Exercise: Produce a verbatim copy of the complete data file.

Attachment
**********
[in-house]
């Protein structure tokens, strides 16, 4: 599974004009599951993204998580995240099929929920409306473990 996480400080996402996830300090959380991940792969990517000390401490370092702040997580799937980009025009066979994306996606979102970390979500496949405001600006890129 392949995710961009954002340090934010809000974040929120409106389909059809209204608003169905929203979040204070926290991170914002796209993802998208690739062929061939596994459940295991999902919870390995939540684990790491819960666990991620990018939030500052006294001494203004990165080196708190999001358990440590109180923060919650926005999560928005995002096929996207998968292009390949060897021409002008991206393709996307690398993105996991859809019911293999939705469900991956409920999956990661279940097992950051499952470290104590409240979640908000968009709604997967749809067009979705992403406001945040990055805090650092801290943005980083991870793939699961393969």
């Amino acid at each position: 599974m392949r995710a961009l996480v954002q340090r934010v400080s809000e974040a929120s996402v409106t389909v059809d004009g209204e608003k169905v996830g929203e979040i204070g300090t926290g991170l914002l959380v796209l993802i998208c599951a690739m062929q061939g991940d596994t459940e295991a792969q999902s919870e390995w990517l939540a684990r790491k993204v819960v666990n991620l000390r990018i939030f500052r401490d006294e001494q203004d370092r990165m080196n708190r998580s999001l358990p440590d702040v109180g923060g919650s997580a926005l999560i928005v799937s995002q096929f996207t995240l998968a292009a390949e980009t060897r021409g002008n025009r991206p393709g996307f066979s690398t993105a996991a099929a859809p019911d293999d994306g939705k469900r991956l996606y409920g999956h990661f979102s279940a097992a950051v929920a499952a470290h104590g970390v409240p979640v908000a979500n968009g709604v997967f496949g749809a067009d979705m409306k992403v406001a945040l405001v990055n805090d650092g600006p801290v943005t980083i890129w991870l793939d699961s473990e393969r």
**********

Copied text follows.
[in-house]
């Protein structure tokens, strides 16, 4: 599974004009599951993204998580995240099929929920409306473990 996480400080996402996830300090959380991940792969990517000390401490370092702040997580799937980009025009066979994306996606979102970390979500496949405001600006890129 392949995710961009954002340090934010809000974040929120409106389909059809209204608003169905929203979040204070926290991170914002796209993802998208690739062929061939596994459940295991999902919870390995939540684990790491819960666990991620990018939030500052006294001494203004990165080196708190999001358990440590109180923060919650926005999560928005995002096929996207998968292009390949060897021409002008991206393709996307690398993105996991859809019911293999939705469900991956409920999956990661279940097992950051499952470290104590409240979640908000968009709604997967749809067009979705992403406001945040990055805090650092801290943005980083991870793939699961393969």
């Amino acid at each position: 599974m392949r995710a961009l996480v954002q340090r934010v400080s809000e974040a929120s996402v409106t389909v059809d004009g209204e608003k169905v996830g929203e979040i204070g300090t926290g991170l914002l959380v796209l993802i998208c599951a690739m062929q061939g991940d596994t459940e295991a792969q999902s919870e390995w990517l939540a684990r790491k993204v819960v666990n991620l000390r990018i939030f500052r401490d006294e001494q203004d370092r990165m080196n708190r998580s999001l358990p440590d702040v109180g923060g919650s997580a926005l999560i928005v799937s995002q096929f996207t995240l998968a292009a390949e980009t060897r021409g002008n025009r991206p393709g996307f066979s690398t993105a996991a099929a859809p019911d293999d994306g939705k469900r991956l996606y409920g999956h990661f979102s279940a097992a950051v929920a499952a470290h104590g970390v409240p979640v908000a979500n968009g709604v997967f496949g749809a067009d979705m409306k992403v406001a945040l405001v990055n805090d650092g600006p801290v943005t980083i890129w991870l793939d699961s473990e393969r």